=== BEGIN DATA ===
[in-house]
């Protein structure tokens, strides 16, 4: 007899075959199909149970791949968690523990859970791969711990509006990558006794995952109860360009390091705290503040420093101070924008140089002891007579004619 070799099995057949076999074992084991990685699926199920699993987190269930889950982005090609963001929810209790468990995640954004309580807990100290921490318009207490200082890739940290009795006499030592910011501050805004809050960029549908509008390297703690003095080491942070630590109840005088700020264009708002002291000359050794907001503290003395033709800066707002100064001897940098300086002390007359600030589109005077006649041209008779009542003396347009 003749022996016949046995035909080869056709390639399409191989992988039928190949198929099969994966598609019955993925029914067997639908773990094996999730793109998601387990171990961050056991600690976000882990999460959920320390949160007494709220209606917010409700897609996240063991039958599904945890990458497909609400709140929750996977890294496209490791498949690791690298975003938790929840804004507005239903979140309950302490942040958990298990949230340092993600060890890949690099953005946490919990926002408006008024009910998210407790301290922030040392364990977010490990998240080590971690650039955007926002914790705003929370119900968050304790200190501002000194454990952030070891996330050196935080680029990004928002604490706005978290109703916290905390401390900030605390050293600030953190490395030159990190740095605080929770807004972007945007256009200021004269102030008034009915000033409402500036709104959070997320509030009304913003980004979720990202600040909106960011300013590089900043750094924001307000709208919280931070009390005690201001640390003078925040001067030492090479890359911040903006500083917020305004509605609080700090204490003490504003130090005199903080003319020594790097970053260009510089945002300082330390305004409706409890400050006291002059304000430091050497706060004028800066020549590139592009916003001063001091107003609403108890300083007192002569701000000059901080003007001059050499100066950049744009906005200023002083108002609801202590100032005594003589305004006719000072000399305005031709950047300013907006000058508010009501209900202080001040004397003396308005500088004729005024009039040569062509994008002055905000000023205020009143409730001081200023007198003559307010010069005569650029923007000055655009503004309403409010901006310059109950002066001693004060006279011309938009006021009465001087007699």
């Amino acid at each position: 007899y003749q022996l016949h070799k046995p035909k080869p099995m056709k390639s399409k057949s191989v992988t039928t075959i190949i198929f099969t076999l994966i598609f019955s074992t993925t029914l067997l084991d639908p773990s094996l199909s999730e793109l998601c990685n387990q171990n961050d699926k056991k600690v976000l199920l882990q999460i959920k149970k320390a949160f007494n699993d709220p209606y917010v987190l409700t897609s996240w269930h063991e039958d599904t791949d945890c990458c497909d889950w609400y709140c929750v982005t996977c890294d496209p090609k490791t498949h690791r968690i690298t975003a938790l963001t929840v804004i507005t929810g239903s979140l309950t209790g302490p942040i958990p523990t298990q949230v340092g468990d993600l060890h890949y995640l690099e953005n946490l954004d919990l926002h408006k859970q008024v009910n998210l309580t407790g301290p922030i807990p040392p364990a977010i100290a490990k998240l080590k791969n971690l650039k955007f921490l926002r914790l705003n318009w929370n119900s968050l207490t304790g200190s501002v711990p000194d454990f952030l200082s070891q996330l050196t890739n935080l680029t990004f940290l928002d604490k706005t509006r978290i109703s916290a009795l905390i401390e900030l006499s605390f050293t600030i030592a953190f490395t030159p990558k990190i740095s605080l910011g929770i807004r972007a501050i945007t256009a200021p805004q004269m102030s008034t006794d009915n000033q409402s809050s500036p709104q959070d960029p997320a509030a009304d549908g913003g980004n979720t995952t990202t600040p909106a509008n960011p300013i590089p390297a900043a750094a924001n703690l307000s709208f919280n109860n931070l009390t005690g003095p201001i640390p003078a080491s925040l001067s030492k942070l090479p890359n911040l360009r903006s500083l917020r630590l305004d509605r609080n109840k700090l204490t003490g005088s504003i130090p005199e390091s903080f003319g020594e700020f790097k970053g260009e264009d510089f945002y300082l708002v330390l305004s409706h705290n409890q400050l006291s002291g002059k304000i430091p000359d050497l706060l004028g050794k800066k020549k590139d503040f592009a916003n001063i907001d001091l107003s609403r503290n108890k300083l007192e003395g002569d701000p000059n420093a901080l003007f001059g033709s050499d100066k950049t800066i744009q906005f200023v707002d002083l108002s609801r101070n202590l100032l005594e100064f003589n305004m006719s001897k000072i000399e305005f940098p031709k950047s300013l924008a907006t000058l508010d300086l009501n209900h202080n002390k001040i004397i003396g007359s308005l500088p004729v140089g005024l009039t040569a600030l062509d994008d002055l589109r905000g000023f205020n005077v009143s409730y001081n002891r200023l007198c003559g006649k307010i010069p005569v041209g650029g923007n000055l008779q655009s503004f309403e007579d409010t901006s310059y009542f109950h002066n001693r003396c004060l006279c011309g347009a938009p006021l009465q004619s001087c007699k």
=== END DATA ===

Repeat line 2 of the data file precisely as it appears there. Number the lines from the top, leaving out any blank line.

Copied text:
């Protein structure tokens, strides 16, 4: 007899075959199909149970791949968690523990859970791969711990509006990558006794995952109860360009390091705290503040420093101070924008140089002891007579004619 070799099995057949076999074992084991990685699926199920699993987190269930889950982005090609963001929810209790468990995640954004309580807990100290921490318009207490200082890739940290009795006499030592910011501050805004809050960029549908509008390297703690003095080491942070630590109840005088700020264009708002002291000359050794907001503290003395033709800066707002100064001897940098300086002390007359600030589109005077006649041209008779009542003396347009 003749022996016949046995035909080869056709390639399409191989992988039928190949198929099969994966598609019955993925029914067997639908773990094996999730793109998601387990171990961050056991600690976000882990999460959920320390949160007494709220209606917010409700897609996240063991039958599904945890990458497909609400709140929750996977890294496209490791498949690791690298975003938790929840804004507005239903979140309950302490942040958990298990949230340092993600060890890949690099953005946490919990926002408006008024009910998210407790301290922030040392364990977010490990998240080590971690650039955007926002914790705003929370119900968050304790200190501002000194454990952030070891996330050196935080680029990004928002604490706005978290109703916290905390401390900030605390050293600030953190490395030159990190740095605080929770807004972007945007256009200021004269102030008034009915000033409402500036709104959070997320509030009304913003980004979720990202600040909106960011300013590089900043750094924001307000709208919280931070009390005690201001640390003078925040001067030492090479890359911040903006500083917020305004509605609080700090204490003490504003130090005199903080003319020594790097970053260009510089945002300082330390305004409706409890400050006291002059304000430091050497706060004028800066020549590139592009916003001063001091107003609403108890300083007192002569701000000059901080003007001059050499100066950049744009906005200023002083108002609801202590100032005594003589305004006719000072000399305005031709950047300013907006000058508010009501209900202080001040004397003396308005500088004729005024009039040569062509994008002055905000000023205020009143409730001081200023007198003559307010010069005569650029923007000055655009503004309403409010901006310059109950002066001693004060006279011309938009006021009465001087007699």